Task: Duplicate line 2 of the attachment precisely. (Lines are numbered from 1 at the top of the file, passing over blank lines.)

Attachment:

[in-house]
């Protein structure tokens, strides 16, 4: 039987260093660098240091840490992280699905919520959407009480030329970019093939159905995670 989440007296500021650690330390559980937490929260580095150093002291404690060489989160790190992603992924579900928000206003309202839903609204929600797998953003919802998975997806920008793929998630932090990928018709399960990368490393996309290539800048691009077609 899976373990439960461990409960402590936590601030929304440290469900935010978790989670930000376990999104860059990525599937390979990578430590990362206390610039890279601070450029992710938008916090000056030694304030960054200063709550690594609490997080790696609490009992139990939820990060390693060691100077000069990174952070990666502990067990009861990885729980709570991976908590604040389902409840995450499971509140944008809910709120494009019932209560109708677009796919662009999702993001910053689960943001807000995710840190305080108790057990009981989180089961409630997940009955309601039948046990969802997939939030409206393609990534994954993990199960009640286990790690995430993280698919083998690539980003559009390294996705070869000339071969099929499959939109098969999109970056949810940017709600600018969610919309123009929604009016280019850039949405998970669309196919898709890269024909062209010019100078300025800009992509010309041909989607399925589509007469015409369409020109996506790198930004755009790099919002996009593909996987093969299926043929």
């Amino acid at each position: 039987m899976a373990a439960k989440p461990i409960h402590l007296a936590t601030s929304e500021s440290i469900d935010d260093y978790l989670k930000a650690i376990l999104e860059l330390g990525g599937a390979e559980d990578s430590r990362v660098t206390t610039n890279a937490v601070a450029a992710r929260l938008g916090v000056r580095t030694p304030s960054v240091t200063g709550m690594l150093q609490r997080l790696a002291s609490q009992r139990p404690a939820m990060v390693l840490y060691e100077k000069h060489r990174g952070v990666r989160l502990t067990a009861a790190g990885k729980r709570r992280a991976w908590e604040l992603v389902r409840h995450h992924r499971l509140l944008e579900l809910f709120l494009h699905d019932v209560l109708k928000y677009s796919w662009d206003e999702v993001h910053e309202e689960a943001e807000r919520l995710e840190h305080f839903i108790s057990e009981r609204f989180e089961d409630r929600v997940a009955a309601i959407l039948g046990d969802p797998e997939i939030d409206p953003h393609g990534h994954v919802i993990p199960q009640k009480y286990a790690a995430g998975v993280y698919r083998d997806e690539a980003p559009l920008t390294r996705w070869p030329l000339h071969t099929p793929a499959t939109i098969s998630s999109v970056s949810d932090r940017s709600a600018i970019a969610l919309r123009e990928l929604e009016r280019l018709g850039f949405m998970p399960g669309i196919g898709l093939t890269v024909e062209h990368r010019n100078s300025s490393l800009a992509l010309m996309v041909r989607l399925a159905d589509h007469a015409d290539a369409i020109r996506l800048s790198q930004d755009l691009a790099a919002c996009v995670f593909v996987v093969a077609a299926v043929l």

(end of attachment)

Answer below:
């Protein structure tokens, strides 16, 4: 039987260093660098240091840490992280699905919520959407009480030329970019093939159905995670 989440007296500021650690330390559980937490929260580095150093002291404690060489989160790190992603992924579900928000206003309202839903609204929600797998953003919802998975997806920008793929998630932090990928018709399960990368490393996309290539800048691009077609 899976373990439960461990409960402590936590601030929304440290469900935010978790989670930000376990999104860059990525599937390979990578430590990362206390610039890279601070450029992710938008916090000056030694304030960054200063709550690594609490997080790696609490009992139990939820990060390693060691100077000069990174952070990666502990067990009861990885729980709570991976908590604040389902409840995450499971509140944008809910709120494009019932209560109708677009796919662009999702993001910053689960943001807000995710840190305080108790057990009981989180089961409630997940009955309601039948046990969802997939939030409206393609990534994954993990199960009640286990790690995430993280698919083998690539980003559009390294996705070869000339071969099929499959939109098969999109970056949810940017709600600018969610919309123009929604009016280019850039949405998970669309196919898709890269024909062209010019100078300025800009992509010309041909989607399925589509007469015409369409020109996506790198930004755009790099919002996009593909996987093969299926043929």